Yesterday’s e-mail brought welcome news from the good people at Maryland Shall Issue. The organization dedicated to the preservation and advancement of gun owners’ rights in Maryland had filed a lawsuit against the Maryland State Police to force them to follow the law and protect the confidential personal information that law abiding gun owners are forced to submit to the state. Just before the case went to court, the state police admitted their wrongdoing and changed their procedures. MSI writes:
Today we can say with certainty that the State Police exposed the information of tens of thousands of its citizens over an open and unsecured internet link. This data traversed multiple systems and routers on its path through the internet, none of which were controlled by the state. All it took was one single transaction in any one system to be intercepted, for the entirety of the 77R database to be compromised. The state had no controls in place to prevent it, and no audit in place to even know if it happened. Computer security experts agree: the State Police violated nearly every common sense safeguard that should be used to protect private information. Your name and social security number could be sitting on a hacker’s website right now, and the State Police cannot even detect that it was stolen.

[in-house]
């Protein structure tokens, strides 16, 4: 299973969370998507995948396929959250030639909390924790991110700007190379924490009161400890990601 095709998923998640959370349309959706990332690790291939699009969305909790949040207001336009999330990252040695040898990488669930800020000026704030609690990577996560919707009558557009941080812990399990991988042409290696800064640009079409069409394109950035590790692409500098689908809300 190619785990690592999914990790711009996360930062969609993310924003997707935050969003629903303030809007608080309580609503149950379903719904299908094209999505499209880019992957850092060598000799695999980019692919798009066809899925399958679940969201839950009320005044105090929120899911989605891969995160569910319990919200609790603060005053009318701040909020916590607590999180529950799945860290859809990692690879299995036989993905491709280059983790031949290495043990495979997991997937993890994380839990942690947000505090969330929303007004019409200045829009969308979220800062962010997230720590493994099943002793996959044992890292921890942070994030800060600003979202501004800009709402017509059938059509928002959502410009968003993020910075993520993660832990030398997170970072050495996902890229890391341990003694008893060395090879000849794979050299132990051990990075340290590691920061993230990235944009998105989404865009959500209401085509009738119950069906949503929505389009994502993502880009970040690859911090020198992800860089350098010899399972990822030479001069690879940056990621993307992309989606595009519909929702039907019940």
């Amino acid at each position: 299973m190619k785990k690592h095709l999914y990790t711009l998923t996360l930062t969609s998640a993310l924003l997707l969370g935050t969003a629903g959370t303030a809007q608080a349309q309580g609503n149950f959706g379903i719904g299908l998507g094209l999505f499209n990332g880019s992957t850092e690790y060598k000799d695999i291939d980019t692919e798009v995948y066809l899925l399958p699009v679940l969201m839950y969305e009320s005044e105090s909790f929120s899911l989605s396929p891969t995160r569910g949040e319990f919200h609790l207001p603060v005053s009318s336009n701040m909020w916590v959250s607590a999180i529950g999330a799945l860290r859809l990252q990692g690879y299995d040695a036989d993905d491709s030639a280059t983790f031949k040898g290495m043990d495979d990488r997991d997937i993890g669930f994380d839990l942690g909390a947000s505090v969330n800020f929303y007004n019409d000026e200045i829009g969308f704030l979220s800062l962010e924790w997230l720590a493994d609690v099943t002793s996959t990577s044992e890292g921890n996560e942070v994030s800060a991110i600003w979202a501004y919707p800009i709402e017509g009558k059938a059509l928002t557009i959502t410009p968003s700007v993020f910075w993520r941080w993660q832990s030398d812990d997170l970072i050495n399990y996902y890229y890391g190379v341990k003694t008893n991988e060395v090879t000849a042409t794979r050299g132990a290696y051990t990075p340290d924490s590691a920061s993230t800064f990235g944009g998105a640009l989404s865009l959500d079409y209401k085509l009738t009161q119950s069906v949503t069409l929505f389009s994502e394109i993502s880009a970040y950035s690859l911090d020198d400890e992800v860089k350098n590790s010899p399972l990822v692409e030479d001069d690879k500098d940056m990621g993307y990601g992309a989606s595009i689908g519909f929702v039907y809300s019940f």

The simple truth is that the State Police violated the trust of the people, the lawmakers and the media. Given the chance, they obfuscated and denied. Yet again, the only thing that forced them to change their ways was a lawsuit and the threat of legal sanction.
This story demonstrates, yet again, that government can’t be trusted to obey the law.